The day we saw our baby’s heartbeat for the first time, I was six weeks pregnant, on the dot. We’d been trying to conceive for a full year, and it had been hard — with lots of emotional ups and downs, tons of money spent on pregnancy tests, and one fairly heartbreaking miscarriage. So catching a glimpse of that surprisingly strong thump-thump-thump made our hearts sing (and our inner type As loved hearing the doctor call this foetus an “overachiever,” as it’s not always possible to detect a heartbeat so early). We took the rest of the day off to celebrate, hitting a museum, then heading to local restaurant for a dinner of our favourite Greek food — and almost as soon as we sat down to eat, the nausea began. I could barely touch my food, and the taxi ride home was fairly excruciating. Considering I hadn’t had morning sickness during my first pregnancy, I was sort of comforted (it is, after all, a good sign) — but also filled with a bit of dread. Was I about to embark on 34 weeks of misery? Would all the pregnancy clichés turn out to be true?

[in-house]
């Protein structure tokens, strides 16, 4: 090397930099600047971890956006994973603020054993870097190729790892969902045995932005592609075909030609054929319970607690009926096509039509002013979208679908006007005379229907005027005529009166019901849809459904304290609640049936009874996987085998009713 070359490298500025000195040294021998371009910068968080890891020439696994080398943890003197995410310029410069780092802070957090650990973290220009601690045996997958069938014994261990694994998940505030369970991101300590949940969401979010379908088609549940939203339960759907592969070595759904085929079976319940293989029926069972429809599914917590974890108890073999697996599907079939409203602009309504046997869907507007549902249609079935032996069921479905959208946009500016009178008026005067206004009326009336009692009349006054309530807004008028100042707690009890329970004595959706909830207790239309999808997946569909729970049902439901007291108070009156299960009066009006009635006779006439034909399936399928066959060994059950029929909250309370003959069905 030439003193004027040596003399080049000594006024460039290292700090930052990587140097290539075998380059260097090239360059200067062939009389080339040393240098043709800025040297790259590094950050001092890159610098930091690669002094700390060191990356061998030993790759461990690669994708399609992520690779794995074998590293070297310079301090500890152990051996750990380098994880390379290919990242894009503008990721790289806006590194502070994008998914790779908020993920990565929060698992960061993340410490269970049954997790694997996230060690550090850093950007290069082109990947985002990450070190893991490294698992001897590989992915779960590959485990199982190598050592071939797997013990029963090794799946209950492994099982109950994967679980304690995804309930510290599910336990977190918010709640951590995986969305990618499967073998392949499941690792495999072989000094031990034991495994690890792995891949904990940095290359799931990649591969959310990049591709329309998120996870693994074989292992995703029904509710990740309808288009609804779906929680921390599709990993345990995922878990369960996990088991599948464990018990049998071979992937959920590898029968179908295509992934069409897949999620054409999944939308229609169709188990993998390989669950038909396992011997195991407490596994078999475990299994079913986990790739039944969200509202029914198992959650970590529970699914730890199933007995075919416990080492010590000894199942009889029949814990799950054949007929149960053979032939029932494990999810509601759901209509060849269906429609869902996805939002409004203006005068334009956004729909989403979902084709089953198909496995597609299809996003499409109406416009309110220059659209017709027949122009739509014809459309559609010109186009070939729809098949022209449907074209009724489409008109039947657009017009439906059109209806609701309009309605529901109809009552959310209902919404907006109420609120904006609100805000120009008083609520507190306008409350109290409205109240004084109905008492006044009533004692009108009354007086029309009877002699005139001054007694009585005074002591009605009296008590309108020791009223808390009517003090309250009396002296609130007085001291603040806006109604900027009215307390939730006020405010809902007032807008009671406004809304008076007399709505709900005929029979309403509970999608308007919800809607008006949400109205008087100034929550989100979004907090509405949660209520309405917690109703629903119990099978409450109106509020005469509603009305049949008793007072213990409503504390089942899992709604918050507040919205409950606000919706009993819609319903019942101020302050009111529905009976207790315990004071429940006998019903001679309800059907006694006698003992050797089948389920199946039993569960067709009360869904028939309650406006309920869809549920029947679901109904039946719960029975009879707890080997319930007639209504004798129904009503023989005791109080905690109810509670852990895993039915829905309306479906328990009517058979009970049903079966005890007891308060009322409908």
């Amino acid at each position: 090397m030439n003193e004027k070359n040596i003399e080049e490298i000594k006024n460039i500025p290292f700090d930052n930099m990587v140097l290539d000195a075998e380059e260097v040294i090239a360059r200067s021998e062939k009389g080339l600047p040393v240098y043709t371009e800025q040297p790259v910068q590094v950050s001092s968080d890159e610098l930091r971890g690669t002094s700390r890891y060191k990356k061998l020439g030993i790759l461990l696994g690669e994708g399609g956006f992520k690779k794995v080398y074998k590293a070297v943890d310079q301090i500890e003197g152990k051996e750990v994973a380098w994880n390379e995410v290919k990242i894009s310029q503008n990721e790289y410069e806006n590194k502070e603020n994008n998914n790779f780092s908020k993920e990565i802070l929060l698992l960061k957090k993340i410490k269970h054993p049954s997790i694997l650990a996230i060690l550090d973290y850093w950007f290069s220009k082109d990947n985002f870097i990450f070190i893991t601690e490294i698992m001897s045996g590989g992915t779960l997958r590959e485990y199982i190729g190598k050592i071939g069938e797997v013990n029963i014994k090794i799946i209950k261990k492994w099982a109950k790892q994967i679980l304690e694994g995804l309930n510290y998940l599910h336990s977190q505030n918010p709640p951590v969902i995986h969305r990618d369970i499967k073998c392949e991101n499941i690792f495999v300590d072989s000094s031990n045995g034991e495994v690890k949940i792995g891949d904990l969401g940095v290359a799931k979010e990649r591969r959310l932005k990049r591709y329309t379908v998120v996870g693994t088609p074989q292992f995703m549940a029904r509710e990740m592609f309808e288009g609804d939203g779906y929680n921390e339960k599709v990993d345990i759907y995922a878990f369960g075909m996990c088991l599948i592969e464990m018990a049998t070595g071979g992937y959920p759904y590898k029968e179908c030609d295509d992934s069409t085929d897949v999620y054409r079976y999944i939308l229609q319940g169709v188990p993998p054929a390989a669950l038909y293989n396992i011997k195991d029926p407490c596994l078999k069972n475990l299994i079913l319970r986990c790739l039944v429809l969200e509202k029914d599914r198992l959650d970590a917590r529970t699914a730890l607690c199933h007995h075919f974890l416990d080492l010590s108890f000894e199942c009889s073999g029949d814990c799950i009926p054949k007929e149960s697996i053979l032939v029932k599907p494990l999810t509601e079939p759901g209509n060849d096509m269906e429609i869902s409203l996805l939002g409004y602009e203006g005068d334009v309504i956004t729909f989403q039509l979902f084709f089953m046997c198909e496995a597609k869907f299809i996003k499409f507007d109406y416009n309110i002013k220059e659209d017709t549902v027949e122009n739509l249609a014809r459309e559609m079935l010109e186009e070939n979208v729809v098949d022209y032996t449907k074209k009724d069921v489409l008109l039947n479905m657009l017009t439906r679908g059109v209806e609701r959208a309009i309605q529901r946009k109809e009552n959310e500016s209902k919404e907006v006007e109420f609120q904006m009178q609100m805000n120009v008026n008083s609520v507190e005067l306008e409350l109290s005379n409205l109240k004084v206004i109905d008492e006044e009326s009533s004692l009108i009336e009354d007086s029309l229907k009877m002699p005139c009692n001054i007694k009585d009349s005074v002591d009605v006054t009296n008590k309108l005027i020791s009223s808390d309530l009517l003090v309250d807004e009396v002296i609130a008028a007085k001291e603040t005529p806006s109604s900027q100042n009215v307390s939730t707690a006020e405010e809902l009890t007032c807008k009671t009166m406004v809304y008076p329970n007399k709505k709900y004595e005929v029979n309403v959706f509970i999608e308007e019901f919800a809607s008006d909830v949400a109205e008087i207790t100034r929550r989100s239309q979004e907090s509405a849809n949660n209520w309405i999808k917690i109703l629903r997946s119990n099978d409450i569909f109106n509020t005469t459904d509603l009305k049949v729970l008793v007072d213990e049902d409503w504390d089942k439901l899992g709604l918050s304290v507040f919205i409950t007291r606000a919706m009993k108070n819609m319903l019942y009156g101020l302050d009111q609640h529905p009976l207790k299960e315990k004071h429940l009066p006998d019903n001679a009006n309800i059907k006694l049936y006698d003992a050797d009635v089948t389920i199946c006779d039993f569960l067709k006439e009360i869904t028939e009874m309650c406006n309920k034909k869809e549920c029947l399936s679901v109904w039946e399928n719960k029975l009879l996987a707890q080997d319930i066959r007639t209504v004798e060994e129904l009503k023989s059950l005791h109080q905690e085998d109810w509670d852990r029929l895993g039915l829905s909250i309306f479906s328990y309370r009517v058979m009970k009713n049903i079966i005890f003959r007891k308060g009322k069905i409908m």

In a word: No. In fact, a bunch of pregnancy side effects (both fun- and shitty-sounding) skipped me over completely, much to my surprise.
There’s a weird disconnect here — on the one hand, it’s almost a cliché in itself by now to say that no two pregnancies are alike; but on the other hand, our cultural depictions of pregnancy (and the questions we cannot stop asking pregnant people) still make it feel like there’s basically just one very specific pickles-and-ice-cream way to be pregnant.